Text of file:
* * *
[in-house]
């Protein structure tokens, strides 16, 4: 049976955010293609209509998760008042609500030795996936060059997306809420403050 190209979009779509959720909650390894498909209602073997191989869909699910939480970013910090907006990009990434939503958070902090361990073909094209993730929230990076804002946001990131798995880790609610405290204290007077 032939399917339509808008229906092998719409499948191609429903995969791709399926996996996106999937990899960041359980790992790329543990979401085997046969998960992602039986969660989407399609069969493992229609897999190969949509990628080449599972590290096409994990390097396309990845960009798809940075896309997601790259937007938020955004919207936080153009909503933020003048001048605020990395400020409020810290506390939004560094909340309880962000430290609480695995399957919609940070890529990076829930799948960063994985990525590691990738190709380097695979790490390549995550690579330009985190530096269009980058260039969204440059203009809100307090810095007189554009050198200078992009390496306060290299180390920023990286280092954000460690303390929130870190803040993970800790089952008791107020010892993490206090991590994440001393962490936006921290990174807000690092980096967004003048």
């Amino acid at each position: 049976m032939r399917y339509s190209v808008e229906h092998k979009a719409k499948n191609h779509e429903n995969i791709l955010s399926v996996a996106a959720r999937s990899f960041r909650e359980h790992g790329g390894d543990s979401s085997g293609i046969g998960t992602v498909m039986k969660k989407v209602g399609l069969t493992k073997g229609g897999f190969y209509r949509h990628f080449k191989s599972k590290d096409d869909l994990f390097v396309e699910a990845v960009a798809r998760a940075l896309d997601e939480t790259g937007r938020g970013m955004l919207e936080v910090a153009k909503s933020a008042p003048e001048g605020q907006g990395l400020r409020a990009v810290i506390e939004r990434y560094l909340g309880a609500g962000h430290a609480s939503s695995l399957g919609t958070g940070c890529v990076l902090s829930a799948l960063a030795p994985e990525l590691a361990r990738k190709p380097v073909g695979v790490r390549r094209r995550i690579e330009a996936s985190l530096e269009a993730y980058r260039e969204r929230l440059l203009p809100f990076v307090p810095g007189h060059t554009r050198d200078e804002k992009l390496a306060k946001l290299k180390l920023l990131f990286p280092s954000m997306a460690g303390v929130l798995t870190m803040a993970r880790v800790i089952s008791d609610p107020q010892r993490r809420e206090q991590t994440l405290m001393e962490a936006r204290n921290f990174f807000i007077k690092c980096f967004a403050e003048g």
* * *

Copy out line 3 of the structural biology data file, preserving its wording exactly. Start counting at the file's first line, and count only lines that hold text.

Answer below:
């Amino acid at each position: 049976m032939r399917y339509s190209v808008e229906h092998k979009a719409k499948n191609h779509e429903n995969i791709l955010s399926v996996a996106a959720r999937s990899f960041r909650e359980h790992g790329g390894d543990s979401s085997g293609i046969g998960t992602v498909m039986k969660k989407v209602g399609l069969t493992k073997g229609g897999f190969y209509r949509h990628f080449k191989s599972k590290d096409d869909l994990f390097v396309e699910a990845v960009a798809r998760a940075l896309d997601e939480t790259g937007r938020g970013m955004l919207e936080v910090a153009k909503s933020a008042p003048e001048g605020q907006g990395l400020r409020a990009v810290i506390e939004r990434y560094l909340g309880a609500g962000h430290a609480s939503s695995l399957g919609t958070g940070c890529v990076l902090s829930a799948l960063a030795p994985e990525l590691a361990r990738k190709p380097v073909g695979v790490r390549r094209r995550i690579e330009a996936s985190l530096e269009a993730y980058r260039e969204r929230l440059l203009p809100f990076v307090p810095g007189h060059t554009r050198d200078e804002k992009l390496a306060k946001l290299k180390l920023l990131f990286p280092s954000m997306a460690g303390v929130l798995t870190m803040a993970r880790v800790i089952s008791d609610p107020q010892r993490r809420e206090q991590t994440l405290m001393e962490a936006r204290n921290f990174f807000i007077k690092c980096f967004a403050e003048g």